So after two months for the characters (and what feels like two months for the readers), they FINALLY get to Darda Vrka and… spend two days wandering around in the woods. AM I THE ONLY ONE WHO REMEMBERS THE APOCALYPSE?!
And yet by no earthbound sign could they tell that a Wizard lived herein,
… except for that giant sign that said, “Wizard’s House, two miles to the left.”
And because McKiernan really wants to ramp up the tension, he has the characters talk about a bird. No, really. They stop everything and talk about a white bird that’s been following them, and whether or not it’s a minion of Dalavar’s.
“It never stoops,” replied Biren. “Besides, when hast thou ever seen such a bird? White as the driven snow. Falcons are never such, save gyrfalcons.”
… and albinos. Why can’t it be an albino? Or leucistic? And why does EVERYTHING this dude has have to either be white or silver?
“Mayhap ’tis a gyrfalcon.”
Gyrfalcons aren’t pure white.
The two of them talk for awhile about the damn bird, and I assume that the other elves have fallen asleep. Speaking of the bird, if it IS there to observe for Dalavar… he’s being kind of rude. I mean, he’s just letting them wander around aimlessly in the woods for no reason! What’s up with that?
And onward they rode, following the others into the Wolfwood, while overhead a pale raptor soared.
And underfoot, a pale worm wriggled through the dirt.
So they camp for the night, and Arin is conveniently on watch when someone approaches them. How does she know? Well… she hears… something splash in a pond that is full of fish, and the horses make a few snorts. Total proof positive!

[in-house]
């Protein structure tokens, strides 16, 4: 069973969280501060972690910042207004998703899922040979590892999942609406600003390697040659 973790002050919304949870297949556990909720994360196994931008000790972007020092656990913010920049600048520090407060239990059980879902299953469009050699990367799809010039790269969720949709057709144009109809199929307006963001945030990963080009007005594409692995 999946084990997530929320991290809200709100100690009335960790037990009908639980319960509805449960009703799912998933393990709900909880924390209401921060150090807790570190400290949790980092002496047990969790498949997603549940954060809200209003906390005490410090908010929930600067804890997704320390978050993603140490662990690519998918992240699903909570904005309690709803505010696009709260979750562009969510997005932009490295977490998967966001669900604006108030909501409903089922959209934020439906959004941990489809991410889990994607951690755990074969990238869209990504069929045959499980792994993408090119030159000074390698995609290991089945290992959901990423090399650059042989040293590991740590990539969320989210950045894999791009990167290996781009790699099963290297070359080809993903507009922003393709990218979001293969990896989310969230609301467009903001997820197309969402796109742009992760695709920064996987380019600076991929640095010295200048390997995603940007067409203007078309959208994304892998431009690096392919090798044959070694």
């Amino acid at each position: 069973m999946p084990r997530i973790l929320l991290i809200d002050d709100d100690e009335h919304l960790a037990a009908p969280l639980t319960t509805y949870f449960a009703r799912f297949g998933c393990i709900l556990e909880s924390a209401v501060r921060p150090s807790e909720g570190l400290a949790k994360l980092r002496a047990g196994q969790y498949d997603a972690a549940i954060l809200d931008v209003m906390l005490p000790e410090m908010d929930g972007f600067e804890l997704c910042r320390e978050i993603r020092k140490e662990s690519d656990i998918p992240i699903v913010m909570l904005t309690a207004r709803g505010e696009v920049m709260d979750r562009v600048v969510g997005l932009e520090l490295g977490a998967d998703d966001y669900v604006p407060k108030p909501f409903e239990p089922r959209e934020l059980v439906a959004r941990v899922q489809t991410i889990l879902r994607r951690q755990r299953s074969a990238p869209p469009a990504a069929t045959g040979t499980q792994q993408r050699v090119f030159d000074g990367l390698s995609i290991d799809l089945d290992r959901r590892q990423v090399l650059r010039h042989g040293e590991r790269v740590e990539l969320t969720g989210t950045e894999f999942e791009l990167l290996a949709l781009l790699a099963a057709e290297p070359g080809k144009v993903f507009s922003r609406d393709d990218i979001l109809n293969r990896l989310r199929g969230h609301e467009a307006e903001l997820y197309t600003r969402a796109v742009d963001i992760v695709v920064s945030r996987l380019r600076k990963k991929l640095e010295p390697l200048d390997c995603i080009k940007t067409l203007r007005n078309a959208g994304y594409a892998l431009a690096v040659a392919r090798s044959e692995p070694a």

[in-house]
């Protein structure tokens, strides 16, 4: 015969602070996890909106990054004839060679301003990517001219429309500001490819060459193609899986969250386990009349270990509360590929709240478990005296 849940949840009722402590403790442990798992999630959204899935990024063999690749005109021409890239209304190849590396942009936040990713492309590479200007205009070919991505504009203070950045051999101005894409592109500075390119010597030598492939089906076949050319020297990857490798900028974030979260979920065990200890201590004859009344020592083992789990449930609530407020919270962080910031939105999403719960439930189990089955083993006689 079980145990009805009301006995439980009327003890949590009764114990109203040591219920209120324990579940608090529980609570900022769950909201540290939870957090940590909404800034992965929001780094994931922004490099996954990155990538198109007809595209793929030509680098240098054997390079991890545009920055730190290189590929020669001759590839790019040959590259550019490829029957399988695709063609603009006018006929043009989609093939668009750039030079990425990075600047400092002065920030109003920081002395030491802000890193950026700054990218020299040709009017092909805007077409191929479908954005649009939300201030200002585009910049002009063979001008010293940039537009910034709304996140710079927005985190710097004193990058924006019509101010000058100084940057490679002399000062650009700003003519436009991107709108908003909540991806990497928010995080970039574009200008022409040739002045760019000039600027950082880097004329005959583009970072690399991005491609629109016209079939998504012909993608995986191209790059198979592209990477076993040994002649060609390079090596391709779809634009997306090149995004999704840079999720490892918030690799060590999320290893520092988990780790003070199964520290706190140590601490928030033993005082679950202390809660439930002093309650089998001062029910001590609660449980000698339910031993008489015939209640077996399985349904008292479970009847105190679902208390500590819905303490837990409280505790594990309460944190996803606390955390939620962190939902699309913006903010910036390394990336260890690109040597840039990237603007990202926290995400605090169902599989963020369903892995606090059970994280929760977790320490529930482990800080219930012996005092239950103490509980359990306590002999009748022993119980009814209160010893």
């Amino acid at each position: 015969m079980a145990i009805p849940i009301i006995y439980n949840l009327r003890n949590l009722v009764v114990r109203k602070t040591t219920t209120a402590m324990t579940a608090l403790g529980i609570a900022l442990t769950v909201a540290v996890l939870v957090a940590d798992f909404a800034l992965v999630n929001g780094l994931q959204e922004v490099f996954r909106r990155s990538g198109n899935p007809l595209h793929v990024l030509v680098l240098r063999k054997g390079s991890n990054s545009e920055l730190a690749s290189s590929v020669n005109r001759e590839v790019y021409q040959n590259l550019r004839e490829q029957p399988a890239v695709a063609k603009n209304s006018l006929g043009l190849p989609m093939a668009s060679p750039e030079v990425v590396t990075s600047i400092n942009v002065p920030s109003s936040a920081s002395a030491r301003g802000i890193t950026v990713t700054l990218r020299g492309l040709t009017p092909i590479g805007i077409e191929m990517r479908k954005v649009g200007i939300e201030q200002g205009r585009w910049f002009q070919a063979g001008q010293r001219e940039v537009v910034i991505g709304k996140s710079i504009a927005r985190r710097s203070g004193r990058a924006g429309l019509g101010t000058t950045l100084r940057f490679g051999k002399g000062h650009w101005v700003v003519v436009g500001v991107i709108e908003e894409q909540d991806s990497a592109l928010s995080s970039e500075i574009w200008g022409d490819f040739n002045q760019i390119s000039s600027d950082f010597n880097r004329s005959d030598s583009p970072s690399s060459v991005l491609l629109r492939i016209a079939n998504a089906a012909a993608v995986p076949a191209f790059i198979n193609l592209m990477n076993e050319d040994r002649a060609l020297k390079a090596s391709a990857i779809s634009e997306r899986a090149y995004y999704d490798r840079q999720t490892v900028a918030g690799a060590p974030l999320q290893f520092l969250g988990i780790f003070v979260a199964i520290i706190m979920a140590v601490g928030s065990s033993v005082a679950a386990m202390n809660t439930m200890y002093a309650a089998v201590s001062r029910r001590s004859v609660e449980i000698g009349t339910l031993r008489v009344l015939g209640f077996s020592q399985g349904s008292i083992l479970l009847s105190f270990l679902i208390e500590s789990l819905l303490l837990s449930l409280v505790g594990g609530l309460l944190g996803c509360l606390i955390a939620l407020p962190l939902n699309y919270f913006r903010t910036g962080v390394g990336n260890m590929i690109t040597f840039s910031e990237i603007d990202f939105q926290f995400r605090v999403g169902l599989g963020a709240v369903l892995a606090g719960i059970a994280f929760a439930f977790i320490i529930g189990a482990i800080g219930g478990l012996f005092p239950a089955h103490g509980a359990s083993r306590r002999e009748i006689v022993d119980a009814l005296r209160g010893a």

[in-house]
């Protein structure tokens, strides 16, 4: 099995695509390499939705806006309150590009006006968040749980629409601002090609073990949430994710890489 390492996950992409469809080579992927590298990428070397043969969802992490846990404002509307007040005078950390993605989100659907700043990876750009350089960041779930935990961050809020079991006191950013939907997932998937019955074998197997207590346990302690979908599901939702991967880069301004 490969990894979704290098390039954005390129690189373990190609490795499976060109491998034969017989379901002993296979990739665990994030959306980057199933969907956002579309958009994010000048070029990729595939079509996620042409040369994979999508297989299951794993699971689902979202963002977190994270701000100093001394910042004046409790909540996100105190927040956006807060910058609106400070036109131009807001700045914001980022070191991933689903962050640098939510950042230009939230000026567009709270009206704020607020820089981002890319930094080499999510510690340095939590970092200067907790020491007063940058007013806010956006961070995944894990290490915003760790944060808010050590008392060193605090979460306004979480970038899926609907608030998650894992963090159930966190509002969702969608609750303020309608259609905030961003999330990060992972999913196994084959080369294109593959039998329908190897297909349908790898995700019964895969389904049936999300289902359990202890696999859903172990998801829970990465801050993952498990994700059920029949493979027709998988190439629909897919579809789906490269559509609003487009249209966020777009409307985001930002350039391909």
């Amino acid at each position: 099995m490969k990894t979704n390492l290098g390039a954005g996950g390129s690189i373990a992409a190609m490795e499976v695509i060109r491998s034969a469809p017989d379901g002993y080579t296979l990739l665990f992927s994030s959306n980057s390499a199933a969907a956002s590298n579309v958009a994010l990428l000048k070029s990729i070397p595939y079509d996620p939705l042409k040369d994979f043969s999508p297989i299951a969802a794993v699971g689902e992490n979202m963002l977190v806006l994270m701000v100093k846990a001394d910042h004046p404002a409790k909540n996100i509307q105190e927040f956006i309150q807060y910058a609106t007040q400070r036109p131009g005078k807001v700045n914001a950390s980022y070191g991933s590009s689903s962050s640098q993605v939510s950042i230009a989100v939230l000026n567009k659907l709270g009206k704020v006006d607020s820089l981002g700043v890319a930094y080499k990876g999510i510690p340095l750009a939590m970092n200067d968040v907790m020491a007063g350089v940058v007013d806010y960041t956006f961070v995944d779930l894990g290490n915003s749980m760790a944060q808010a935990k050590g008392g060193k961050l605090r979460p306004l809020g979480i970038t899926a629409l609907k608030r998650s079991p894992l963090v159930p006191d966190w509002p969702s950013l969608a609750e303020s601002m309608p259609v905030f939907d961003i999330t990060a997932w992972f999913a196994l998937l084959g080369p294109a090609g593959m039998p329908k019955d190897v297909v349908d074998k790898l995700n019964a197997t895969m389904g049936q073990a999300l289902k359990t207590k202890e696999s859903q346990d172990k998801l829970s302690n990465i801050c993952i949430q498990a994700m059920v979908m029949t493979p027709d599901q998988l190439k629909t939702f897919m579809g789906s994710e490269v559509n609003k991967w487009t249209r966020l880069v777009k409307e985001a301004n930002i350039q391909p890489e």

“Something opposite caused a frog to jump. And the horses are uneasy. Something steals upon us.”
- I hate to break it to Arin, but frogs jump all the time. It’s how they get around.
- Maybe Mr. Froggie felt a bit dry, so he jumped into the pond.
- Also, horses snort. A lot. It’s what they do.
- They do it for many reasons, such as smelling things. It doesn’t mean they’re uneasy.
But no, she’s an Elf Sue so of course she’s right. And instead of flopping back into their sleeping bags and dozing off, the other Elves are immediately on guard.
“This is Darda Vrka,” hissed Rissa in protest even as she moved to a position along the defensive perimeter, her sword in hand. “Nothing evil should be about.”
In winter here no heart could mourn for summer or for spring. No blemish or sickness or deformity could be seen in anything that grew upon the earth. On the land of Lórien, there was no stain.
‘Perilous indeed,’ said Aragorn, ‘fair and perilous; but only evil need fear it, or those who bring some evil with them.’
― J.R.R. Tolkien, The Fellowship of the Ring
So does that make silver wizard wolf-guy Galadriel? Maybe Celeborn, since they have matching hair.
“Yon,” breathed Melor, using his spear to point through the fog to the right of the mere. “They come.”
“SKUNKS? You woke us up for SKUNKS?”
“Well, I didn’t know they were skunks.”
“Oh, brilliant job, Miss I-see-the-future Snowflake. Wake me up when some REAL problems come up.”
So there’s a very suspenseful moment where mysterious creatures are approaching the campsite. Well, this will probably end in a big heated battle – I mean, after several chapters of NOTHING HAPPENING, McKiernan wouldn’t cockblock us with a fake-out, would he?
… he totally would.
“How many altogether?” hissed Vanidar.
“Four. —Nay, five … six,” responded Ruar as the shapes in the mist drew closer.
“And six here,” added Melor, taking a step or two outward. “They move as a pack and trot on four legs and are—”
Werewolves! Quick, hide all the babies before they start turning into pedos!
No, it’s actually the Draega, which is… totally not surprising, since we already knew that they live here.
Sheathing her sword, Rissa clasped the first of the great Wolves about the neck and buried her face in its soft white fur; it suffered the embrace in silence.
Marvel at how in touch with nature these Elves are. As soon as they see a pony-sized wolf, they immediately hug it like a two-year-old hugging a dog even though they KNOW the wolves don’t like it.
And while the elves are all going, “Awww, it’s just the Draega! Let’s hug them!”, Arin notices that Dalavar is actually standing right next to the campfire. Total fail.
Six feet or so in height he was—taller than most Elves—
So… totally average, huh?
and as with all of Magekind his eyes held the hint of a tilt, and his ears were pointed, though less than either Dylvana or Lian.